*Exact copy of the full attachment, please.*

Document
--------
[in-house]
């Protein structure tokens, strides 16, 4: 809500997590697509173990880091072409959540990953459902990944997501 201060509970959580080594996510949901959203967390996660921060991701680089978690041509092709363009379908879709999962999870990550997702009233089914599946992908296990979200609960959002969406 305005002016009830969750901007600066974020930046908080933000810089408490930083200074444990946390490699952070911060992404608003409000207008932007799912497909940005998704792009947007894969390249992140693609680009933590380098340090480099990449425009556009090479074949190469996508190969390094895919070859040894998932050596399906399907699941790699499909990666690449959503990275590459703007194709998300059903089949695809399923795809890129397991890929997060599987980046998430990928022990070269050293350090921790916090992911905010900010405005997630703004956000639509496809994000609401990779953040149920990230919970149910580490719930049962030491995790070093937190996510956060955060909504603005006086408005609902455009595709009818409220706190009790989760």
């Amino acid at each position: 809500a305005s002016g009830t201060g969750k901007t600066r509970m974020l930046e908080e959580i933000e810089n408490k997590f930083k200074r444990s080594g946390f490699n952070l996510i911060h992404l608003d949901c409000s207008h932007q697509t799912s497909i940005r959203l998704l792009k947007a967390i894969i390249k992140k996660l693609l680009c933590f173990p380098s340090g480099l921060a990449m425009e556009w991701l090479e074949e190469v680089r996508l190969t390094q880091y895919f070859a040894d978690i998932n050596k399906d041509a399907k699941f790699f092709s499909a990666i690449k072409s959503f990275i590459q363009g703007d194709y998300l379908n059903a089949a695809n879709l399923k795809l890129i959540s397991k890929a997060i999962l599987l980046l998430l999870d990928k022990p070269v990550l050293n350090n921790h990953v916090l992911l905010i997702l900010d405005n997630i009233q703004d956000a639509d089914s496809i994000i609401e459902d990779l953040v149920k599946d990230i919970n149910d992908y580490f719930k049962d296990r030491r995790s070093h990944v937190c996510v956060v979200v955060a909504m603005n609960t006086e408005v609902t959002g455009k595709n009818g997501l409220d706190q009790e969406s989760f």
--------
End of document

[in-house]
């Protein structure tokens, strides 16, 4: 809500997590697509173990880091072409959540990953459902990944997501 201060509970959580080594996510949901959203967390996660921060991701680089978690041509092709363009379908879709999962999870990550997702009233089914599946992908296990979200609960959002969406 305005002016009830969750901007600066974020930046908080933000810089408490930083200074444990946390490699952070911060992404608003409000207008932007799912497909940005998704792009947007894969390249992140693609680009933590380098340090480099990449425009556009090479074949190469996508190969390094895919070859040894998932050596399906399907699941790699499909990666690449959503990275590459703007194709998300059903089949695809399923795809890129397991890929997060599987980046998430990928022990070269050293350090921790916090992911905010900010405005997630703004956000639509496809994000609401990779953040149920990230919970149910580490719930049962030491995790070093937190996510956060955060909504603005006086408005609902455009595709009818409220706190009790989760």
């Amino acid at each position: 809500a305005s002016g009830t201060g969750k901007t600066r509970m974020l930046e908080e959580i933000e810089n408490k997590f930083k200074r444990s080594g946390f490699n952070l996510i911060h992404l608003d949901c409000s207008h932007q697509t799912s497909i940005r959203l998704l792009k947007a967390i894969i390249k992140k996660l693609l680009c933590f173990p380098s340090g480099l921060a990449m425009e556009w991701l090479e074949e190469v680089r996508l190969t390094q880091y895919f070859a040894d978690i998932n050596k399906d041509a399907k699941f790699f092709s499909a990666i690449k072409s959503f990275i590459q363009g703007d194709y998300l379908n059903a089949a695809n879709l399923k795809l890129i959540s397991k890929a997060i999962l599987l980046l998430l999870d990928k022990p070269v990550l050293n350090n921790h990953v916090l992911l905010i997702l900010d405005n997630i009233q703004d956000a639509d089914s496809i994000i609401e459902d990779l953040v149920k599946d990230i919970n149910d992908y580490f719930k049962d296990r030491r995790s070093h990944v937190c996510v956060v979200v955060a909504m603005n609960t006086e408005v609902t959002g455009k595709n009818g997501l409220d706190q009790e969406s989760f």